Crosswinds: Gryphon Down
Despite its ornate façade, gryphon riding has always been one of the most common causes of deaths in the Tarithian army. Those brave, ignorant or desperate enough to take up such an activity often meet a grisly end, falling from hundreds of feet in the air without the need for enemy intervention. It had become a running joke among the Tarithian army: “Defeating a Tarithian footman requires a blade, a horseman a spear, but with a gryphon rider, you only need one good eye to watch the show.”
Of course, the subjects of such crude and morbid humor have not been blind to the dangers of their profession; gryphons have been fitted with equipment so their riders are firmly seated upon them, and the riders are extensively trained to avoid accidents. These measures kept overzealous riders from doing all sorts of tricks and twirls that might otherwise become the last bit of theatre in their lives.
However, as with all things human, there are always certain outliers.
Above Tarith’s forests flew a squadron of gryphon riders, the courier bags on their hips full of written orders for the officers on the front lines. Everyone was shrouded in anxious anticipation; as the war with the Krygons dragged on, horror stories from the front lines started to trickle back home. Bands of akor’mari, branded as killers and savages, stalked the night, their gray skin blending into the shadows, their red eyes gleaming in the dark, their hair as pale as the First Daughter moon – save for the strands drenched in the blood of Tarithian soldiers.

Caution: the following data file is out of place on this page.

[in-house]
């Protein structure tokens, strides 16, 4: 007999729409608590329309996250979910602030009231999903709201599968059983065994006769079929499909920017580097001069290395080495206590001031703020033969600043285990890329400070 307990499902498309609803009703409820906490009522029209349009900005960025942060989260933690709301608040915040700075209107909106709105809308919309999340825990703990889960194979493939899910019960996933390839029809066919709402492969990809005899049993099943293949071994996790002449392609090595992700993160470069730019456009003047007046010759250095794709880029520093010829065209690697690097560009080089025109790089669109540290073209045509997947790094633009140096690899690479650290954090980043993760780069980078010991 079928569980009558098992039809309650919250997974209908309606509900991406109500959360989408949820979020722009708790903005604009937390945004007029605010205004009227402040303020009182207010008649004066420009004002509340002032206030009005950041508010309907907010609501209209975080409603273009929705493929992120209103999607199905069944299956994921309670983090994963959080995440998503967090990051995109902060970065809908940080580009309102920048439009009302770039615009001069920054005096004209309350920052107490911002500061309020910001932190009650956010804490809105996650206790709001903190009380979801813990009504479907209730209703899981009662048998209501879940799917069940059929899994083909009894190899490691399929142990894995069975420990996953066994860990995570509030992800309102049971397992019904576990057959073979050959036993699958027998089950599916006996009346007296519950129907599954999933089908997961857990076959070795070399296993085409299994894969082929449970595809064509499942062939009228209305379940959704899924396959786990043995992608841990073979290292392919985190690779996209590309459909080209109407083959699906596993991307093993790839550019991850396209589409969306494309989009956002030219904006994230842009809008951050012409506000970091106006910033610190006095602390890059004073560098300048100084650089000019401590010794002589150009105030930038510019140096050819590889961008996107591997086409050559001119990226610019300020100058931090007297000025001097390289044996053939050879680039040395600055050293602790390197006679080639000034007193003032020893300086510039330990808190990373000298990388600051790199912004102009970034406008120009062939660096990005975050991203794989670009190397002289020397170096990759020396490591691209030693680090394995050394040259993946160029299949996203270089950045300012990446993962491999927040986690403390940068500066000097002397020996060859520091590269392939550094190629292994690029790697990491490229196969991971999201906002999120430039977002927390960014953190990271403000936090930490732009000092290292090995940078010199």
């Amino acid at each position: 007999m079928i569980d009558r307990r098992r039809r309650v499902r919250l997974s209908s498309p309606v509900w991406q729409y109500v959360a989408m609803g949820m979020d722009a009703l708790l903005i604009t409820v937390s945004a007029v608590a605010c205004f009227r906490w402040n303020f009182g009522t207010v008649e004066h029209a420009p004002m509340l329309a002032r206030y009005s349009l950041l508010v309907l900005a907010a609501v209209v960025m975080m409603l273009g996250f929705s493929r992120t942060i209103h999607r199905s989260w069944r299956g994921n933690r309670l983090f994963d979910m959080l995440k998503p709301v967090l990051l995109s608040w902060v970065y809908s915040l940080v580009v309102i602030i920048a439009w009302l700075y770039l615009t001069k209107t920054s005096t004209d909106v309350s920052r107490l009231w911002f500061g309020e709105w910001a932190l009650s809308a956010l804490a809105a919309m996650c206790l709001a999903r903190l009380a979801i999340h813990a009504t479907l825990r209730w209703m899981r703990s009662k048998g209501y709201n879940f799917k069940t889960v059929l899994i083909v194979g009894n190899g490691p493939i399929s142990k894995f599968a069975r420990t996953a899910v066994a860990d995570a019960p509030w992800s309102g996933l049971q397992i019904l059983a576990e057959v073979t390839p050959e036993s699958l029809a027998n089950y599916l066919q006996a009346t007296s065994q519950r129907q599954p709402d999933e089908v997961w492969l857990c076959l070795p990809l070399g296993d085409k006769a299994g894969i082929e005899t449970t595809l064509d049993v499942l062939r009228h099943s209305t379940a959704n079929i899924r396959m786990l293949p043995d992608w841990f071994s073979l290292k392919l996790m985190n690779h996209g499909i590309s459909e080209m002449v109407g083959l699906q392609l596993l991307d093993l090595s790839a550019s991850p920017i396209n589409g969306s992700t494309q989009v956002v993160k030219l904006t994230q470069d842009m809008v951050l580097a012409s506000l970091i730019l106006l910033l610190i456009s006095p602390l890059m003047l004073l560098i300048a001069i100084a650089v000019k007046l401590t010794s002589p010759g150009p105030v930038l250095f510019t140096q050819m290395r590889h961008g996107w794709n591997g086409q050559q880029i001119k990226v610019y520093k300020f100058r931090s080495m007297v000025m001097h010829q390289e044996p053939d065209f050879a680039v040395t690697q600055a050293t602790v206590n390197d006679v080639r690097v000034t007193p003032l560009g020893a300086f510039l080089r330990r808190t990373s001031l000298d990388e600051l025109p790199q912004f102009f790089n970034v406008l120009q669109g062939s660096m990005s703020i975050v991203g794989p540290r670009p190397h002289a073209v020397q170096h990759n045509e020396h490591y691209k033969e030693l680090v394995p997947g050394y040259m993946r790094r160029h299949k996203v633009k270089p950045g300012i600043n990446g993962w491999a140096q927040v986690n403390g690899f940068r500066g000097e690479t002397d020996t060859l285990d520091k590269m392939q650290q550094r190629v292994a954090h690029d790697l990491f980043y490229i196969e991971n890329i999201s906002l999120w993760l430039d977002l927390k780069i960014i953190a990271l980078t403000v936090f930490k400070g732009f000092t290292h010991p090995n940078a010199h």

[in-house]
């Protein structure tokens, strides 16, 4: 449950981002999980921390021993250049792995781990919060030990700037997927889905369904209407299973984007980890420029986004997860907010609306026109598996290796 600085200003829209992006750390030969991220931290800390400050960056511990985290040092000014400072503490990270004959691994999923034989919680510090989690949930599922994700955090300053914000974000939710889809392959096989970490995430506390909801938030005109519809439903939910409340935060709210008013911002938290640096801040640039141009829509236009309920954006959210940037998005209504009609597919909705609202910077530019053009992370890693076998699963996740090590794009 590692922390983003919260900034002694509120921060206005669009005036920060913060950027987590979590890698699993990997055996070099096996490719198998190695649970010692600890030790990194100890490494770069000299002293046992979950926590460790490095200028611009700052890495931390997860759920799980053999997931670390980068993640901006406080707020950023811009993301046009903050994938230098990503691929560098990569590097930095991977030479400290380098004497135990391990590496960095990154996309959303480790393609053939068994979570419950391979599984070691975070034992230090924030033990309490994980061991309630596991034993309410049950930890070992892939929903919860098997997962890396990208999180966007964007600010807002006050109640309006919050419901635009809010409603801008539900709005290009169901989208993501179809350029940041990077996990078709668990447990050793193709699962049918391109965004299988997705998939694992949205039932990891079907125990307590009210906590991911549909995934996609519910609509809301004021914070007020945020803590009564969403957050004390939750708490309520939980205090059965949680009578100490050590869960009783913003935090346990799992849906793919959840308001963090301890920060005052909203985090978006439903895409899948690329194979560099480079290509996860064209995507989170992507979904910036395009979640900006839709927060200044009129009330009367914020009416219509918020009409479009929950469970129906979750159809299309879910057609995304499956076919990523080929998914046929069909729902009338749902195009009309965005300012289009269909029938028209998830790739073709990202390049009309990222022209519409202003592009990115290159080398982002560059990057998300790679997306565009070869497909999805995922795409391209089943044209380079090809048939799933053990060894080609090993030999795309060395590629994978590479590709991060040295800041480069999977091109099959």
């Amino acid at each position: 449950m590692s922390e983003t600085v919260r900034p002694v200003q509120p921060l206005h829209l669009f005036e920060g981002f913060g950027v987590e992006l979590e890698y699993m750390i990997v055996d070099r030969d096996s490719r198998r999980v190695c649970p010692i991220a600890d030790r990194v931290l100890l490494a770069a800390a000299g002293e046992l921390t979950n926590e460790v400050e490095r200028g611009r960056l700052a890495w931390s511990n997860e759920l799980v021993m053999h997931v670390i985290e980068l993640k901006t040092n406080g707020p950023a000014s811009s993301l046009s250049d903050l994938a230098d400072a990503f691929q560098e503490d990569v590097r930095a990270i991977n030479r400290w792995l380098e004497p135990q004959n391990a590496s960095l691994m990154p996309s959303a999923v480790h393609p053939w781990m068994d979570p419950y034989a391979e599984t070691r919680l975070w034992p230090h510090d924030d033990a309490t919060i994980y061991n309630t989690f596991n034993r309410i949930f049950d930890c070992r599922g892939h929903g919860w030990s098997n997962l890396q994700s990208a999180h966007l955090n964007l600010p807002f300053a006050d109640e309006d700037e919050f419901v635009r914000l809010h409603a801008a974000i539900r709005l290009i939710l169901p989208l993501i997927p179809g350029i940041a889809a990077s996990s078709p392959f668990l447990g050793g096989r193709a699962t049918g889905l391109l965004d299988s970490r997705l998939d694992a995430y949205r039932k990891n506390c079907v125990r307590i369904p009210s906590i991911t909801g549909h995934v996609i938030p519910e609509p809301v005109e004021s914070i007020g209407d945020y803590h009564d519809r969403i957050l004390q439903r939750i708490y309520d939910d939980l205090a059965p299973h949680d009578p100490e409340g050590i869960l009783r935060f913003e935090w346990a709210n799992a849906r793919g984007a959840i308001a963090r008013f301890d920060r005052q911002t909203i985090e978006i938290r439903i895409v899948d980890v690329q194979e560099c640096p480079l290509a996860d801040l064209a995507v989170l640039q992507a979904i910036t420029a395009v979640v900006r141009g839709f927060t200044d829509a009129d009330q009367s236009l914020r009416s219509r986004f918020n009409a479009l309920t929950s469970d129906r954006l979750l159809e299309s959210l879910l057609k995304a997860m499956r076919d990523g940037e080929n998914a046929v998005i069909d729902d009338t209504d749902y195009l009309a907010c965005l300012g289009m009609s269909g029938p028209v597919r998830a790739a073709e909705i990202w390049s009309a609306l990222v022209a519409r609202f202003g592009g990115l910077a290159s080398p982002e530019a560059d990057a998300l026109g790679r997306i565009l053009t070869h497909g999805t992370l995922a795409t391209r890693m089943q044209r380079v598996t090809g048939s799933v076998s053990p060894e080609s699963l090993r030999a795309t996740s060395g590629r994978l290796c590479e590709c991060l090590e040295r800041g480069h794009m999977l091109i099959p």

But right now, for better or worse, these boogeymen were the least of the riders’ concerns. One was a woman, whose frame was too small for the large gryphon she was riding on. Her feet couldn’t even reach where the stirrups were supposed to be, but even if they could, her gryphon was fitted with none, anyway. All it wore was a saddle, reins and body armor. The sight unnerved everyone; lack of proper flying gear was usually a death sentence, but this woman was an outlier, thriving in the skies far more than any of the riders.
“Hey, Juliette…” one of them called out to her. “Aren’t you scared of ending up being another one of the army’s safety stories? You’re barely wearing any gear at all!”
“Huh!” Juliette scoffed. “We’ve been over this again and again. If I was going to end up like that, it would’ve happened already, but I’m still here, aren’t I?”